Sports

EA Sports had better not push these kids away from Madden

The quality of “play” in the latest Madden clips seems questionable.

The quality of “play” in the latest Madden clips seems questionable.
Screenshot: EA Sports

The Madden franchise in recent years has shown the necessity of true competition for capitalism to function properly. Madden hasn’t competed with another NFL video game franchise since NFL 2K5. Some people have fond memories of that game, though personally I believe that’s the wannabe hipster crowd who discovered as adults with bills that there’s more money in being somewhat conventional. Regardless of personal feelings about the NFL2K series, Blitz, Unnecessary Roughness, whatever, at least for a time EA Sports was in competition with another video game.

Since 2006, Madden has been the only video game franchise with NFL image and likeness rights. So sure All Pro Football 2K8 had the legends in the game, but John Elway wasn’t on the Denver Broncos and Jerry Rice wasn’t on the San Francisco 49ers. The lack of competition has resulted in complaints about the gameplay for many years by those who still make the yearly Madden purchase. Sure the graphics are gorgeous now that there’s a third generation XBox and a fifth generation Playstation, but that doesn’t mean the gameplay has made that same enormous leap.

Some clips of the game were released recently and Marlon Humphrey was upset in a “there’s truth in jest” kind of way . He typically has a lot of fun on Twitter, such as recently when he made fun of Quandre Diggs’ gleaming white Air Monarchs. Humphrey was tagged in a clip of Madden 23 and it featured him getting truck sticked by Nick Chubb. His pride was probably a bit hurt, and he threatened in jest to sue EA Sports for something that would likely happen if he got stuck in a tight space one-on-one with Chubb, who was second in the NFL last season in yards after contact per attempt.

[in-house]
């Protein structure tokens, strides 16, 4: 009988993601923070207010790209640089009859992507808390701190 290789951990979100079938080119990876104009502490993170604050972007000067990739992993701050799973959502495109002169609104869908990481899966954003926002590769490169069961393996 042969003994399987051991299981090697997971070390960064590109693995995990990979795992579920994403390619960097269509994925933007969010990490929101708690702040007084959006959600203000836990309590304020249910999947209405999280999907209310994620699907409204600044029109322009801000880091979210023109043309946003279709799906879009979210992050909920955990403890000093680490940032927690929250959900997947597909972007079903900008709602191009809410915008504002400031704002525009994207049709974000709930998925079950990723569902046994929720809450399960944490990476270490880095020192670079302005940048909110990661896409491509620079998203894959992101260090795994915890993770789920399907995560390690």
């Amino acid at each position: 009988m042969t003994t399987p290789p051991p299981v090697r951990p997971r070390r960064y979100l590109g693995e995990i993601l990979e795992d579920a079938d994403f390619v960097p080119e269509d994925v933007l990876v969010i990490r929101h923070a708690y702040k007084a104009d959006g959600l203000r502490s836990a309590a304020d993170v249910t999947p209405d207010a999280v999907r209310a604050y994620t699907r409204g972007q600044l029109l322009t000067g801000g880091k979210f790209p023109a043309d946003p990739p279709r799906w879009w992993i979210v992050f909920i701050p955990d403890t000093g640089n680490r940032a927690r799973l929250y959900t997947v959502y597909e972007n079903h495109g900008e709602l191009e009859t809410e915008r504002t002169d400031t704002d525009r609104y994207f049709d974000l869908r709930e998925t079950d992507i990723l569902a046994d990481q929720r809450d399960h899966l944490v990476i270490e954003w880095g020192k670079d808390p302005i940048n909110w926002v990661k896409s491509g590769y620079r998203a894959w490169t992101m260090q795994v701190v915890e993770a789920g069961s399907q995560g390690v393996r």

Humphrey does have the right to be mad, though, that the game would have his awareness that low. What cornerback would run directly at Chubb in the open field without bending his knees in any way. Chubb wouldn’t simply run that player over, he would stick him in the ground like one of the rods that measure down and distance. Humphrey’s defensive awareness must be a 4 if that’s how he approaches a tackle.

If that is what insulted him then Humphrey had every right to request that EA Sports take him out of the Madden game before he sues — even if him being in the game is a collectively bargained part of his contract. The company tried to make nice with him by tweeting out a clip of him tackling Chubb and preventing a catch. No luck EA, get your attorneys on the line.

Maybe he’s still mad because that tackle sucked. Look at his hands, they never open. Who tackles a person with their fists clenched. The entire sequence is clunky and doesn’t resemble a professional play but that wasn’t the worst of the Madden 23 clips.

In another Baltimore Ravens clip that EA tweeted out, Lamar Jackson moves only slightly more realistically than he would have in NFL Gameday ‘98. Jackson plants his right leg wide as if he’s going to put a basketball between his legs, even though, as a real quarterback, he runs much tighter than that. The next player featured in that clip is Christian McCaffrey. He breaks a tackle, but the defensive player that he eludes never touches him. It’s as if they’re two magnets repelling each other as the defensive player attempts to make contact with McCaffrey. Then, for some reason, the 49ers defender has no balance.

Madden has been a video game franchise since back when Tom Tupa was the first quarterback selected in the NFL draft. Most people who had a passing interest in sports liked the game and it has become part of American culture in the past 30-plus years. A lovely story, but if the game has another 30-plus years in it, maybe let’s focus less on pre-snap adjustments and more on the game looking like football.



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